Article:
As I am looking at your first year, I am shocked that you have already taken linear algebra that early. I don't know if your calculus three is multi-variable. If this is true, I think it's pretty odd that the Canadian take linear algebra before finishing muti0variable. I feel that student will do very well and will understand the nature of linear algebra once they have completed all three sequences of calculus.

    This is my schedule, each row is courses recommended for each semester.
    http://www1.ccny.cuny.edu/prospective/gsoe/computer_engr/upload/CpEOv6-Fall09-Spring10-010810.pdf

    I can't really comment on your courses because I am a sophomore too.
    May I ask where is your physics?
    Are those the only 8 courses you will be taking in your sophomores. I know the British does concentration, which mean once you enter university you only study what is relevant in your concentration.

    If you want me to give you an advice: I think you should spend your summer looking over these courses. At least look how the contents, and go on google to find lecture notes. For example, MIT Open Courseware.

    This is what I am doing actually.
  • obesechicken13obesechicken13 Posts: 260Registered User Junior Member
    Yes, I'm learning C++ over the summer.
    not that this has anything to do with your question, but I just realized that both of your names are some sort of reference to fowl...interesting
    it's a conspiracy.

    I suppose it couldn't hurt to directly ask my professor what is on the exam, but they probably won't say, or they'll mention the possible categories in class.

    Oh and tutors aren't free here. We have to pay between 20-40+ dollars/hour for them. There is a free tutoring service, but no one signs up to be a tutor there.


    The physics classes were took were in first year: mechanics, and dynamics
    They only talk about projectiles, and not the atomic level of physics.
    Introduction to materials and chemistry is more about the atomic level of materials.

    I agree that taking linear algebra was useless that early.
  • TheMan777TheMan777 Posts: 685Registered User Member
    I agree that taking linear algebra was useless that early.

    I disagree - I feel that linear algebra is absolutely essential for Multivariate and especially Differential Equations. It makes the transition all the easier from calc II. Granted once you get to taking complex integrals, linear algebra goes out the window and run over a car, but it all comes back in differential equations.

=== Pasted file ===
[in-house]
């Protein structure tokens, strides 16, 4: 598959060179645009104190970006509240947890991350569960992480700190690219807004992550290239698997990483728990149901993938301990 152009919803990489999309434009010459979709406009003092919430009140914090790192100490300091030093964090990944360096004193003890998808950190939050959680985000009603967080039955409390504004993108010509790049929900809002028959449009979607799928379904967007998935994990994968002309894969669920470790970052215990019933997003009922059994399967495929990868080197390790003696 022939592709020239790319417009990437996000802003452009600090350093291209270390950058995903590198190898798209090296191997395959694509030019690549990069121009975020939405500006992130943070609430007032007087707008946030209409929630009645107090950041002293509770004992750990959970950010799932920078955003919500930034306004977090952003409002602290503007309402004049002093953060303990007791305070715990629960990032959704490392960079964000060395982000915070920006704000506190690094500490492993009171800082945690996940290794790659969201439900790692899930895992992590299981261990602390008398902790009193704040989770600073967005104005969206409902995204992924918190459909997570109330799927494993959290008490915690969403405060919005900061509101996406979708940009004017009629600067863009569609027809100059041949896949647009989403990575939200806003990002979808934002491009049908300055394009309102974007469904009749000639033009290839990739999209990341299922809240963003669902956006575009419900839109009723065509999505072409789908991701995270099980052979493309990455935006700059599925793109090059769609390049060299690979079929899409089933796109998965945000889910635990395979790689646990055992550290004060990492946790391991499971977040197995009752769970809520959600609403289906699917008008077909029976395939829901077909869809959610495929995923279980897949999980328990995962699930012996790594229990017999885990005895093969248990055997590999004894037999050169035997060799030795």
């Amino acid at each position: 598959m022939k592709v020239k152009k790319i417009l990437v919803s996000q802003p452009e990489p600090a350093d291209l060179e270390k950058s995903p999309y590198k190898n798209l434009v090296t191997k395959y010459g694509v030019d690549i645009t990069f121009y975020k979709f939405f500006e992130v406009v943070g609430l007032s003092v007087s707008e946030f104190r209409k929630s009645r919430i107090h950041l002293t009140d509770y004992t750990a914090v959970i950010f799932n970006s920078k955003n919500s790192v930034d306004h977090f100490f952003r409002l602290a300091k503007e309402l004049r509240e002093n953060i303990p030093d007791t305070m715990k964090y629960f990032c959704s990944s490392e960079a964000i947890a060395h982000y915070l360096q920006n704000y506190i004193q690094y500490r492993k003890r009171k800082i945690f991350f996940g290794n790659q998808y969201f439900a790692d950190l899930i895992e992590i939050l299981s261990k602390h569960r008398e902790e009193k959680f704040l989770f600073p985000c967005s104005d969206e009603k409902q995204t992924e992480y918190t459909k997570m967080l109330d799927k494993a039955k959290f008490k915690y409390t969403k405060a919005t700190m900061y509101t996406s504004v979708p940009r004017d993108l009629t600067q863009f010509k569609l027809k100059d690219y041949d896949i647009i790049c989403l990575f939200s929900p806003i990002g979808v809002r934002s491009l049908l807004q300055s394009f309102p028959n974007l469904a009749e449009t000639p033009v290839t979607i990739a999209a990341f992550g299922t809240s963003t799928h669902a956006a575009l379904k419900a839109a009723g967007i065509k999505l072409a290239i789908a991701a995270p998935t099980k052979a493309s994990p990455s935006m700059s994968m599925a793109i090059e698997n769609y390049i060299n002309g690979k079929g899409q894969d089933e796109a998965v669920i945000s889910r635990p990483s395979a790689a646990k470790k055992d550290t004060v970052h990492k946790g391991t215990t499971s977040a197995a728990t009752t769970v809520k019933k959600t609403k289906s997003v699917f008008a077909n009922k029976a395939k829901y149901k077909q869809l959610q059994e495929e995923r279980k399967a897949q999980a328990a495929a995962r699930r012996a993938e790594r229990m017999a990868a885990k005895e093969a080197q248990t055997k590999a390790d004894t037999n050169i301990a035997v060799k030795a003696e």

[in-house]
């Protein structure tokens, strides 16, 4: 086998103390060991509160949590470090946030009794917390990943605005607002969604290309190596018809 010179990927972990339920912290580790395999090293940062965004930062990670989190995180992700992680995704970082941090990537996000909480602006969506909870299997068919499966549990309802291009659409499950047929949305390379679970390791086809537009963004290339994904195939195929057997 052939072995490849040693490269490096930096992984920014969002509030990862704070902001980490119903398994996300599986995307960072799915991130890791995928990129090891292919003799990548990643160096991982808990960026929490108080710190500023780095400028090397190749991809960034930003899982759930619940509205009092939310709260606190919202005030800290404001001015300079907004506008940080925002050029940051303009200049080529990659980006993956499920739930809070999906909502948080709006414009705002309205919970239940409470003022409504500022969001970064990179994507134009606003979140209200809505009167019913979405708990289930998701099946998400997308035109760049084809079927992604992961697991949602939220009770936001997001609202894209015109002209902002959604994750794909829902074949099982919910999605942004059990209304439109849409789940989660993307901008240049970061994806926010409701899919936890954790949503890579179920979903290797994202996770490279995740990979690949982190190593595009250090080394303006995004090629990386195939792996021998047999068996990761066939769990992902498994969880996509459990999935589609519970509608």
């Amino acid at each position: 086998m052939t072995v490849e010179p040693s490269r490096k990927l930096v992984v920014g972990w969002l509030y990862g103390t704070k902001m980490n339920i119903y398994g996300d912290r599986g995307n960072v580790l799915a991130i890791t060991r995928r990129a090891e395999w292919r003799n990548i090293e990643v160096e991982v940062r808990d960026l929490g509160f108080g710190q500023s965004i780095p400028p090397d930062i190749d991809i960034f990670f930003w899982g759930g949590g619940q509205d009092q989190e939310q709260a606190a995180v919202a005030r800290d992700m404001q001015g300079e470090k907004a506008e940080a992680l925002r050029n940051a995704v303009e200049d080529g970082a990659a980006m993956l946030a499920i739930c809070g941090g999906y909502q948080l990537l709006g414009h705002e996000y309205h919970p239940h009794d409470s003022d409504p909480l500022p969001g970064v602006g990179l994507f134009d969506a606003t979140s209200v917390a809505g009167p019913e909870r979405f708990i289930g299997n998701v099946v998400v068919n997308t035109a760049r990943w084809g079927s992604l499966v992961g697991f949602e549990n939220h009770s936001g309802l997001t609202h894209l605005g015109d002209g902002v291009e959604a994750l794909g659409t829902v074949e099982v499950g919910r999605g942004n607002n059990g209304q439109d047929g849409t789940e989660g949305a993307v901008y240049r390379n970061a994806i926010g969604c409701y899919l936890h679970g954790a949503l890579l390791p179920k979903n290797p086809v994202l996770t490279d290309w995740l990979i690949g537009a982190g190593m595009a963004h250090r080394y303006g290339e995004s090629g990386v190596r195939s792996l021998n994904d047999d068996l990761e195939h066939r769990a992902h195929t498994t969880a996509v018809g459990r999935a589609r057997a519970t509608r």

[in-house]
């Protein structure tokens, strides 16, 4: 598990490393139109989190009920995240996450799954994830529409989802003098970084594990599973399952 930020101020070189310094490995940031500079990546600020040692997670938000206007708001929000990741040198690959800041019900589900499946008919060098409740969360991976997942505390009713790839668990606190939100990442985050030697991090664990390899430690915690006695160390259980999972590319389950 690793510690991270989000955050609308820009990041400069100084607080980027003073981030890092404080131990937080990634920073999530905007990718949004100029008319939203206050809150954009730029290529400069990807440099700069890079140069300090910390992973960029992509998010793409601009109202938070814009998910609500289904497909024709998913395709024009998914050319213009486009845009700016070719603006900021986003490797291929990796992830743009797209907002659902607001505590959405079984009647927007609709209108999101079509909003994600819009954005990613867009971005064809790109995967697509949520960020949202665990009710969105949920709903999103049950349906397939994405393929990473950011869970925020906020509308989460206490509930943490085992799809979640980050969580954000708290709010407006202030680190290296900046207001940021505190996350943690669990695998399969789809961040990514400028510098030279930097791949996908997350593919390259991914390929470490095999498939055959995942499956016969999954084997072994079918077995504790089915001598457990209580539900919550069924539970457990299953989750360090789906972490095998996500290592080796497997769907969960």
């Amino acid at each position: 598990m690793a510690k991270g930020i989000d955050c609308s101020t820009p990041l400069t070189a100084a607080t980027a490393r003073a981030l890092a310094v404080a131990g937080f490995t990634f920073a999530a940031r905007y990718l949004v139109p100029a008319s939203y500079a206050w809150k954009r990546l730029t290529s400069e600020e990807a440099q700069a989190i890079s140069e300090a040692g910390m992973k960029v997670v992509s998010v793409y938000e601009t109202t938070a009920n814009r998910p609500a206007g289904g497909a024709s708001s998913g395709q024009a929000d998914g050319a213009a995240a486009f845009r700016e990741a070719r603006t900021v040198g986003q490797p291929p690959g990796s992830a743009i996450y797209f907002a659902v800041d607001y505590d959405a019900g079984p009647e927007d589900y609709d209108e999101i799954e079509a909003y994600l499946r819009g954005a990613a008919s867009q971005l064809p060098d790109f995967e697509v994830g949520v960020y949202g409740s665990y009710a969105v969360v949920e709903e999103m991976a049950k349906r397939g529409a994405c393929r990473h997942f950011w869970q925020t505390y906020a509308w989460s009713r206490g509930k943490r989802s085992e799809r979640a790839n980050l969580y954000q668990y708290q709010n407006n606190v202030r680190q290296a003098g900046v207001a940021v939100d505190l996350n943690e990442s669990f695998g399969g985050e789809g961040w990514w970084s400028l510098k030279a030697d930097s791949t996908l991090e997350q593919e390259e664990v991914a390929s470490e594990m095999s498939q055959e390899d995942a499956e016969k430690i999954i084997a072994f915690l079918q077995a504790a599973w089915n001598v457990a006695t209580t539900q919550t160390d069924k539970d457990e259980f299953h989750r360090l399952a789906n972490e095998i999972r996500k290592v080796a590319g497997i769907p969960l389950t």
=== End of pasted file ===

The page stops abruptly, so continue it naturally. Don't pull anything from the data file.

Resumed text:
• obesechicken13obesechicken13 Posts: 260Registered User Junior Member
    Your best bet is to ask a professor what is likely to be on the test. I've had professors who said whether some small topics really didn't matter so much and thus save an hour or two when it came to study.

    Personally all I did to study was went to each class, did the assigned homework, and do some book problems before midterms and finals. If I really struggled on a topic I asked my professor or TA during office hours.
    Sorry for the bump but something just occurred to me.

    I just realized how important your advice was. I looked over some more exam problems, this time in my programming fundamentals course, and I noticed that some of the problems were practically unsolvable without the use of an eidetic memory.

    I felt like it was too hard, like I was just a a big fish from a small pond competing against what I felt were the biggest fish in the ocean at my age. But while this was true, I remembered how even in high school, I always felt like most of the other kids could become big fish too(we were all big fish, only some were more aggressive so they seemed bigger, if the other fish tried to be aggressive they could appear big too). It was simply an illusion of separation. I understood how I knew more about certain subjects, I just tried harder. I learned for the fun of it until premature senioritis hit me.

    I don't think I missed a full school day during my four years.

    In college I skipped enough classes (I really didn't feel many were worth it as I felt I was drowned out in my 200 people classes and the amount that I could learn on a quantitative level on the given subject was less than that if I just studied from book). I won't say how many classes, but it was enough. Back in high school, I missed nothing, every exam question was something that I had seen before. And then I realized. The problems weren't too hard because I wasn't smart enough, I was just missing out on the key source of information that would be on a test.

    On my programming fundamentals course they had questions about things as little as just the code to submit your labs were tested. I normally just copy and paste what they give me without a second thought. I wondered how anyone like me could get such a problem. I realized that the profs would have to tell you that it was important. The profs weren't testing you on the knowledge that you had, but rather on whether you went to class. They would literally tell you slyly that so and so should be studied. I'm never skipping/sleeping through (too many) class(es) again!

    I always wondered what the merit of going to class was, why the upper years told me to do it or why these self help engineering books did. I often doubted that it actually helped. But going to class isn't solely for learning more about a subject, but also for being exposed to all the sources of potential exam/lab questions.